An 1871 cover
|Based in||St. Petersburg|
The magazine (named for an earlier publication edited by Nikolay Karamzin) was founded by Mikhail Matveevich Stasyulevich, a former professor of history, who remained the publisher-editor until 1909; its editorial office "was located in Stasyulevich's flat at 20 Galernaya Street and was one of the centres of St. Petersburg's cultural and political life (the journal's major contributors as well as their friends and associates used to get together on Wednesdays)." The first issue appeared in March 1866; for the first two years it was a historical quarterly, but from 1868 it covered history, politics, and literature and came out each month. "The journal always had a serious, objective, professorial character; even in the most heated polemics, for example, it shunned harsh invective and often even avoided naming its adversary." It consistently supported the zemstvos, judicial reforms, and other reforms of the 1860s, publishing frequent articles on foreign countries and on Russian history that served to promote its own views on contemporary society and politics. It "placed its dark red monthly booklet, 'like a little brick, on the slowly and arduously erected structure of social rights and consciousness.'"
During the heated ideological struggles of the 1870s and 1880s, the magazine tried to steer a course between moderate reformism and the kind of revolutionary socialism it consistently opposed; Leonid-Lyudvig Slonimsky, a frequent contributor on economic and political topics, wrote a regular "Foreign Survey" which he used "to sketch the outlines of an ideal relationship between liberals and socialists in Russia’s not-too-distant parliamentary future, which involved one group supplementing its program with demands for social reforms and the other abandoning its calls for revolution." In the 1880s it repudiated state socialism "as a matter of principle, while continuing to build on the arguments in favor of state interference, which it saw as guaranteeing the people’s welfare"; it also "rejected both the absolutization of the right to private ownership of land and the idea that the land should be nationalized."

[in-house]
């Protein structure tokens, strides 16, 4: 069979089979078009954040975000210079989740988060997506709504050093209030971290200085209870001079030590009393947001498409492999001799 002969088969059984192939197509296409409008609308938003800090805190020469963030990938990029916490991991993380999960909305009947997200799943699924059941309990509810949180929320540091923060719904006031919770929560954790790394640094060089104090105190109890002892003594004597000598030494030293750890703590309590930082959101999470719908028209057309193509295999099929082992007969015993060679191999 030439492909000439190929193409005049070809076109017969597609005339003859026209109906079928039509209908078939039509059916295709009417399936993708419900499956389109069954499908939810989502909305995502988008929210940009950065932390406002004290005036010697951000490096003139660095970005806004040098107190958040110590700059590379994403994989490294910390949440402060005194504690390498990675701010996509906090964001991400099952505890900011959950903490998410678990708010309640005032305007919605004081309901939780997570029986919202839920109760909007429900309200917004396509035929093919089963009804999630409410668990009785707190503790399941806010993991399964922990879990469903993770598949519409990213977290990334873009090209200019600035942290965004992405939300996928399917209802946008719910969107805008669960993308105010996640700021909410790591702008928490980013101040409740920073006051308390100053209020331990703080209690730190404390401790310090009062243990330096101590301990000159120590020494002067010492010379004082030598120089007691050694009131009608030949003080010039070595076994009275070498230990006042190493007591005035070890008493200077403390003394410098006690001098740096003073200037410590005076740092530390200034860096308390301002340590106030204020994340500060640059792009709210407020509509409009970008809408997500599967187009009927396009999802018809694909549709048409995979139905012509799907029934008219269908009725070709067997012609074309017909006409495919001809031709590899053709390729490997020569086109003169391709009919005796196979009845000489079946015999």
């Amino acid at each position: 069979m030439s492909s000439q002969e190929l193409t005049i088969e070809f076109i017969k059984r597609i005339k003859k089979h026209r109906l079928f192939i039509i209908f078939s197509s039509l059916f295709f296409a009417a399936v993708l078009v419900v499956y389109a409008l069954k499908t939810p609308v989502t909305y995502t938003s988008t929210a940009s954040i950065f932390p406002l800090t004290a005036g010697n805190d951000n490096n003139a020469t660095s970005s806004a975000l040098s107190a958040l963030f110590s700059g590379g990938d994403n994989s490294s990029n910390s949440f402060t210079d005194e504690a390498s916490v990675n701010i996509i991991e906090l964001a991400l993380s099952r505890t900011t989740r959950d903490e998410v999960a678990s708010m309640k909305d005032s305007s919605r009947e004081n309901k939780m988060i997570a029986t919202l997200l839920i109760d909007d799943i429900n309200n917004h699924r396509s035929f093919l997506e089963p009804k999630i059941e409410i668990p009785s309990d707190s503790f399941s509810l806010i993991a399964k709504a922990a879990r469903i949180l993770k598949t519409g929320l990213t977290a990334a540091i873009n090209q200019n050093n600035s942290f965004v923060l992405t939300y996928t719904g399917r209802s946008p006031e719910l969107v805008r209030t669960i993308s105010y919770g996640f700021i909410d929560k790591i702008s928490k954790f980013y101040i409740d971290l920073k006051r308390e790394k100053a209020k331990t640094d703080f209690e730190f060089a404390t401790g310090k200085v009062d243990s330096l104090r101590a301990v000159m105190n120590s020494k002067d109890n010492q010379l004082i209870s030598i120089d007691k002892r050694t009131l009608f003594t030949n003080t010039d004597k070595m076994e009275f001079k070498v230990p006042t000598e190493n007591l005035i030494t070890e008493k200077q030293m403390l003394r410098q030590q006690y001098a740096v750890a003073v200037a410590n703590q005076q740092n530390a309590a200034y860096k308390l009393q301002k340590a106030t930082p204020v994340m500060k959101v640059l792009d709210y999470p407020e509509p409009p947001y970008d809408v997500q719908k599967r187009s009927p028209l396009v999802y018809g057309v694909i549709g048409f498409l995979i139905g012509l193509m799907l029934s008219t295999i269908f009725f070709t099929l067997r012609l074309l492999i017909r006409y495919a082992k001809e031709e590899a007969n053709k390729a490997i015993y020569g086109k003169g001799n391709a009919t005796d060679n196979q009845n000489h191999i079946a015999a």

Following the 1905 Russian Revolution, many of its members joined the Constitutional Democratic Party, which separated the journal more and more from the radical movement, and in the spring of 1918 its publication was suppressed by the Soviet authorities (the last issue was March 1918).
Among its contributors over the years were the scientists Kliment Timiryazev, Ivan Sechenov, and Ilya Mechnikov; the historians Sergey Solovyov, Konstantin Kavelin, and Tadeusz Zielinski; the literary scholars Alexander Veselovsky and Alexander Pypin; and the writers Ivan Turgenev, Ivan Goncharov, Aleksandr Ostrovsky, Grigory Danilevsky, and Vladimir Solovyov, among many others.
- Saint Petersburg Encyclopedia entry.
- Ambler, Russian Journalism and Politics, p. 74.
- Ambler, Russian Journalism and Politics, p. 75.
- Ambler, Russian Journalism and Politics, p. 76.
- Kitaev, "The Unique Liberalism of Vestnik Evropy," p. 50.
- Kitaev, "The Unique Liberalism of Vestnik Evropy," p. 57.
- Kitaev, "The Unique Liberalism of Vestnik Evropy," p. 58.
- Fedyashin, Anton A. Liberals under Autocracy: Modernization and Civil Society in Russia, 1866-1904 (2012), full scale scholarly history. excerpt
- Saint Petersburg Encyclopedia entry
- Effie Ambler, Russian Journalism and Politics: The Career of Aleksei S. Suvorin, 1861-1881, Detroit: Wayne State University Press, 1972 (ISBN 0814314619).
- V. A. Kitaev, "The Unique Liberalism of Vestnik Evropy (1870-1890)," Russian Studies in History 46 (2007):43-61.